Happy Full Moon – Holi, the festival of colour, love and merriness that is celebrated at the end of the winter season on the last full moon ( Purnima) day of the lunar month Phalgun, which usually falls in March, sometimes in late February. The festival honours the arrival of spring in the form of a carnival of colours, where participants play, chase and colour each other with dry powder and coloured water.
Spring is symbolic of growth and renewal and nature begins to bloom and blossom in a multitude of colours.
The spring season, during which the weather changes, is also the time where we get rid of the toxicity and lethargy accumulated in Winter, often through fevers and colds. During the Festival of Holi the playful throwing of natural coloured powders has a medicinal significance: the colours are traditionally made of medicinal herbs prescribed by Āyurvedic doctors like Neem, Kumkum ( made of Saffron or Turmeric) , Haldi ( Turmeric ) and Bilva. Continue reading “Spring Full Moon – Holi Yogic Salad!”→
2.29 am GMT today: Autumn Equinox. New Moon Approaching. Blessings.
I have been ritually honouring the turning points of time ( beginning of a new month, cross-quarters , Equinoxes and Solstices ) on the wheel of the year since an early age – my teens! – in a very spontaneous and nearly religious way, that was dictated only by that inherent connection with nature that we all have as kids.
All transitions in and out of the season are cardinal points of the year and carry a special energy. We can consciously decide to embrace and embody these transitions ( Vinyasas of the Sun and the Moon !) as a ritual, to honour the cosmological flowing of time. Or we can decide to ignore this intelligence built into the cosmos and isolate ourselves from it, going against the grain.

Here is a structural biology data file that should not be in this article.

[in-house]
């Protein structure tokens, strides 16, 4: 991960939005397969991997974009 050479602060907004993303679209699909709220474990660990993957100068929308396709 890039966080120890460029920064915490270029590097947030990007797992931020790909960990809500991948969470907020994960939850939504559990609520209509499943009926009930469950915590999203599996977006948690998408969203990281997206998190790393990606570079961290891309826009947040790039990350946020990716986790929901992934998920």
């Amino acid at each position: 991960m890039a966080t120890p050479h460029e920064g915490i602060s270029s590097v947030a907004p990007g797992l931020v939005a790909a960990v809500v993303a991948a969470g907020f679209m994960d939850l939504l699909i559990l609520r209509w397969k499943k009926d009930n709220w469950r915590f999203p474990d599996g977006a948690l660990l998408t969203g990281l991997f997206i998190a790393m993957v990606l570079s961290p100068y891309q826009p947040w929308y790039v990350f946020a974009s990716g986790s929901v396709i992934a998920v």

Nature is intrinsically intelligent. Consequentially if we learn to attune our inner clock to its universal micro (hourly/ daily/weekly/ ) and macro cycles ( season/yearly/solar and monthly /lunar) we maximise our chances to live our lives to the fullest, in a happy, enriching and harmonious fashion.
Autumn calls for renewal in the form of letting go. We are urged to reorganise our inner and outer space as thoughts , routines, relationships, and projects . This season calls for inner focus and organised effort, we get to gather all our inner strength and skilfully prepare to approach the end of the year.
As this is quite a turning point we get an extra boost of power from the mighty Durga, The Invincible, that represents the courage that comes from staying connected to one’s heart, the impulse to protect ourselves from negative habits and the force to eradicate them and replace them with good ones.
Happy Solstice: today, 21 June 2014 at 10:51 UT the Sun reaches its highest excursion relative to the celestial equator on the celestial sphere at the Tropic of Cancer. Then it begins its journey from the Northern Hemisphere back down towards the Southern Hemisphere from the tropic of Cancer to the Tropic of Capricorn.
Sol – Stice means the SUN STANDS STILL. There is a magic turn: we glide down toward the cycle of next 6 months to embrace an energetic shift that corresponds to the fact that the axis of the Earth ( Northern Hemisphere) from today and for the next 6 months is pointing away from the Sun.
At this point of year you should have filled your cup with your own personal nectar , generated between Winter Solstice and Summer Solstice, and now is time to enjoy, celebrate the full-ness of life whatever that means for you, give up worrying, and bask in the warmth and life-giving rays of Sun. Continue reading “Early Morning Summer Solstice Meditation”→